Sling TV says pay TV model unsustainable

Roger LynchIBC: The current pay TV model in the US is “not sustainable” with the market already showing significant signs of decline, according to Sling TV CEO, Roger Lynch (pictured).

Speaking at IBC this morning, Lynch said that Sling TV – an over-the-top TV service that launched in the US earlier this year – is a reaction to where the market is headed, and was necessary in spite of the risk that it could cannibalise parent company Dish’s incumbent pay TV offering.

Lynch said that Sling TV is designed to be a “next-generation TV service” that will target younger viewers – specifically millennials who have signed up to a pay TV service, cord-cutters and people who already have pay TV but want to pay for the service in addition.

“[If you] look at pay TV subscription behaviour, it’s clear that the current model is not sustainable; at least not if you want to grow pay TV,” said Lynch.

He claimed that five years ago pay TV penetration in the US was almost 89%, while today the number is under 80% – marking “a lot of decline”.

“You haven’t seen that decline in the overall numbers of pay TV subscribers yet, because there’s been a lot of new household fomentation and growth in the US that’s masked it, but just in the second quarter alone this year in the US, the industry lost 625,000 subscribers,” said Lynch.

He claimed one of the key reasons for this is the rising cost of pay TV, with the average pay TV bill in the US doubling in the past 10 years to nearly US$100 per month without signs of stopping. He said it was also being driven by a rise of broadband-only households.

“Today in the US, about thirteen million households have broadband but no pay TV. That number’s also growing. Now that may indicate that consumers don’t care about pay TV or they’re finding other alternative ways to view the content. About 7% of households in the US have broadband and OTT, but no traditional pay TV service. That number’s growing rapidly,” said Lynch.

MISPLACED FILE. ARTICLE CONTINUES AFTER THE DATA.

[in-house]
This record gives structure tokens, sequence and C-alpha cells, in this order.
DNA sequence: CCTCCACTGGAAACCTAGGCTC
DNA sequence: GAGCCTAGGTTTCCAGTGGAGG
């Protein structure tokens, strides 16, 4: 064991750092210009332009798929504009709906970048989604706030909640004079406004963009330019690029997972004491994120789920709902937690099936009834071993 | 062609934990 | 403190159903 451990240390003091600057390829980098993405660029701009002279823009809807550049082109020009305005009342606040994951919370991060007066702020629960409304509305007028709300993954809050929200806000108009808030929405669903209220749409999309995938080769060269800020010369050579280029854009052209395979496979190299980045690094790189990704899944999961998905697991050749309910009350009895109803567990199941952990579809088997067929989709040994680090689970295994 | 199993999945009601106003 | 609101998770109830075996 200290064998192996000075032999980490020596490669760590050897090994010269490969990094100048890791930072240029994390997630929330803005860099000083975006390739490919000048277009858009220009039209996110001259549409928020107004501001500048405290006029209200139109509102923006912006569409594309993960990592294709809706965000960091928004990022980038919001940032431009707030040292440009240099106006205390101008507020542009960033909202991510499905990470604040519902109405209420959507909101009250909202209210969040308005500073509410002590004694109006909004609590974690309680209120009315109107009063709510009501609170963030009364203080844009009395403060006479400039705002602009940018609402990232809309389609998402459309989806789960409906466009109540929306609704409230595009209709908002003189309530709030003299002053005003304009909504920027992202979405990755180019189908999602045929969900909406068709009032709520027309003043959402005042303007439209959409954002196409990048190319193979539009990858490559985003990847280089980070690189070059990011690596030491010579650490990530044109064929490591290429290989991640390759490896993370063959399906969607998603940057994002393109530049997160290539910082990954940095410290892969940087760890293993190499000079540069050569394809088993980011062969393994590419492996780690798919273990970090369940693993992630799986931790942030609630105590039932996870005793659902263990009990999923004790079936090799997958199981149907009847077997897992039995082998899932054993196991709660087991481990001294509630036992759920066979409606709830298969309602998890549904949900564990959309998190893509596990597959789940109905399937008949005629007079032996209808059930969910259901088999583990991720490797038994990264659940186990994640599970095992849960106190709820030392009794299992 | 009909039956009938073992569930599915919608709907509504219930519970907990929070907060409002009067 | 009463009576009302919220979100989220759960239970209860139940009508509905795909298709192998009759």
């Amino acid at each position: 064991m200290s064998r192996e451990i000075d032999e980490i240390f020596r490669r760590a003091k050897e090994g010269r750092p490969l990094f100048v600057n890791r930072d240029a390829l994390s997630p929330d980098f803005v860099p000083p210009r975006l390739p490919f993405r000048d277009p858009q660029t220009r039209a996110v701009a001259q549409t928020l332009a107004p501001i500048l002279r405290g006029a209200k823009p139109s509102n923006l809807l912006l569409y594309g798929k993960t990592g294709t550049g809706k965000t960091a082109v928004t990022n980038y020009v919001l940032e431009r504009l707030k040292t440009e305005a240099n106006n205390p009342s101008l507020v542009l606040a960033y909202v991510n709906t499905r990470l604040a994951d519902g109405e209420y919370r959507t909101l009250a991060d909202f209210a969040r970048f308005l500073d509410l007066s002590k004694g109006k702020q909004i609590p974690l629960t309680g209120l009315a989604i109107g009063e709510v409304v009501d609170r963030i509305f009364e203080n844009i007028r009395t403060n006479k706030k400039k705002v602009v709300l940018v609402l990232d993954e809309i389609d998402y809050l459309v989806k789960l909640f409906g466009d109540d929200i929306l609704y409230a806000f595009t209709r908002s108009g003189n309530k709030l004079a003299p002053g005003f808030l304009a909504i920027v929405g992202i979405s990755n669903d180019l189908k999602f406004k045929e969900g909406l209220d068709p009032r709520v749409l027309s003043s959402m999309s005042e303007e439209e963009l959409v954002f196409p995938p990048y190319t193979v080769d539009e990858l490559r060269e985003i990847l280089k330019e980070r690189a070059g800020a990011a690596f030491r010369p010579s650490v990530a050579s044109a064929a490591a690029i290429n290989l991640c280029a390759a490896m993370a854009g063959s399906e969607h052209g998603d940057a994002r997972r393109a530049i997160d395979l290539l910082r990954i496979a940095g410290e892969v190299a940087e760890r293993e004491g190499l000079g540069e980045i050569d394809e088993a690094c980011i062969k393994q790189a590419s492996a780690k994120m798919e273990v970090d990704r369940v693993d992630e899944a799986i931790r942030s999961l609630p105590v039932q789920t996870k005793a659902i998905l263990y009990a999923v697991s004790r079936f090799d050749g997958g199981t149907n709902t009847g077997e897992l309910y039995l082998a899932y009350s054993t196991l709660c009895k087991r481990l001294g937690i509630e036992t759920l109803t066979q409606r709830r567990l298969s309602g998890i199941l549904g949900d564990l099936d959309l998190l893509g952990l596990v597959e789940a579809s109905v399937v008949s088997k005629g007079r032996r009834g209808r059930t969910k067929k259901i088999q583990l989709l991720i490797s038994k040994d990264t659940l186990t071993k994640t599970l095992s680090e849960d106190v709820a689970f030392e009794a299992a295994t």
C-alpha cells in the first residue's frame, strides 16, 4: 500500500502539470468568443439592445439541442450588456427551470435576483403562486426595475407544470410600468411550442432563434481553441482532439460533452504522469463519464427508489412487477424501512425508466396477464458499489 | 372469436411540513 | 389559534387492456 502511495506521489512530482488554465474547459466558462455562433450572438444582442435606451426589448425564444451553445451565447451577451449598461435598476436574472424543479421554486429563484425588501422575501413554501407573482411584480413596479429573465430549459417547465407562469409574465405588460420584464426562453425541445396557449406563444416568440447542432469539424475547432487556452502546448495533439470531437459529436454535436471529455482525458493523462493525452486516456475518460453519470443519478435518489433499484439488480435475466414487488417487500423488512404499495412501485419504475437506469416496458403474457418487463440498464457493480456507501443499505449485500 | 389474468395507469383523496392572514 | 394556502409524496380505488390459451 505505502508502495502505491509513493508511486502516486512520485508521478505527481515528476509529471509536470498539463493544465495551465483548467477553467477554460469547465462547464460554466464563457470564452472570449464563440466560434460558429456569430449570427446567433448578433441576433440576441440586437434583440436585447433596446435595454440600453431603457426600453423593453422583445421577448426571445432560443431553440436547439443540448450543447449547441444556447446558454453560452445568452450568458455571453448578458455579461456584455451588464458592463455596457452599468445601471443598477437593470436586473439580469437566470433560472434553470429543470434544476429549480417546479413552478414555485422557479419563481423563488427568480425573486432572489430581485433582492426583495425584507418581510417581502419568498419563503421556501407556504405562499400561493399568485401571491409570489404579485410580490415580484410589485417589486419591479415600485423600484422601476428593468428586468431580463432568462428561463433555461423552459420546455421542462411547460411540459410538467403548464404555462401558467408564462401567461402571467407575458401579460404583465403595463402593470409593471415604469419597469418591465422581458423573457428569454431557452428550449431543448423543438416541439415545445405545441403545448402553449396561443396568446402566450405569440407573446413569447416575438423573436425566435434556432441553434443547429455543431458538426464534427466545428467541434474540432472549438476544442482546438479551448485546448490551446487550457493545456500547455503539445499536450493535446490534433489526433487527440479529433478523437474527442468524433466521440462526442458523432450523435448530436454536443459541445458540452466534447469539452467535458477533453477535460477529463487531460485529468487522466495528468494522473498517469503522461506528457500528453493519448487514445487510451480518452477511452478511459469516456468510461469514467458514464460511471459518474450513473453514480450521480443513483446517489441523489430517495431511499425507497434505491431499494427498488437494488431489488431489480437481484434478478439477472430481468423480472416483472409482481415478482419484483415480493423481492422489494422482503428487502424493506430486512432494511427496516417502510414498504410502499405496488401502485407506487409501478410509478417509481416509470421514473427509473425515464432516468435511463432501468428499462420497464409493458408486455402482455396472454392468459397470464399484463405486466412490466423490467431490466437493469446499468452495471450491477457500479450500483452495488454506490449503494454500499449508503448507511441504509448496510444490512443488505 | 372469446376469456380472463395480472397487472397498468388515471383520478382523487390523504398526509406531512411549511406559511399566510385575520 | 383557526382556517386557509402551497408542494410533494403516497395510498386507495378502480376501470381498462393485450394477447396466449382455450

He said millenials were driving the change, and “reject the traditional pay TV model” because of a number of ‘pain points’ – namely high fees, the need for installers to come out, credit checks, having to sign a two-year contract, and having to buy channels that they won’t watch.

“If you contrast that with a service that they use like Spotify – a millennial pulls out their iPhone, they download the app, they start a free trial, [and] that music travels with them. That’s very, very different from the traditional pay TV model.”

Lynch said that two thirds of people that sign up to Sling TV do so on a mobile device, but most viewing time is done on television – with Sling TV supported by devices like Roku streaming devices and Xbox games consoles.

He also said that more than 90% Sling TV subscribers also paid for Netflix, claiming the two are “very complimentary” services.

“Our goal at Sling is really to make TV simple again, to make it affordable again, and importantly to align with the mobile lifestyle of the demographic that we’re going after,” said Lynch.

He said that while Sling TV – which offers a slimmed down package of channels for US$20 per month – could eat into the Dish pay TV business, in reality “almost none” of its subscribers were Dish subscribers who had cancelled one service for the other.

“Turns out we don’t really cannibalise our core business very much at all, because the demographic that subscribes to satellite TV in the US is very different to the demographic that signs up to an OTT service like Sling TV,” he said.

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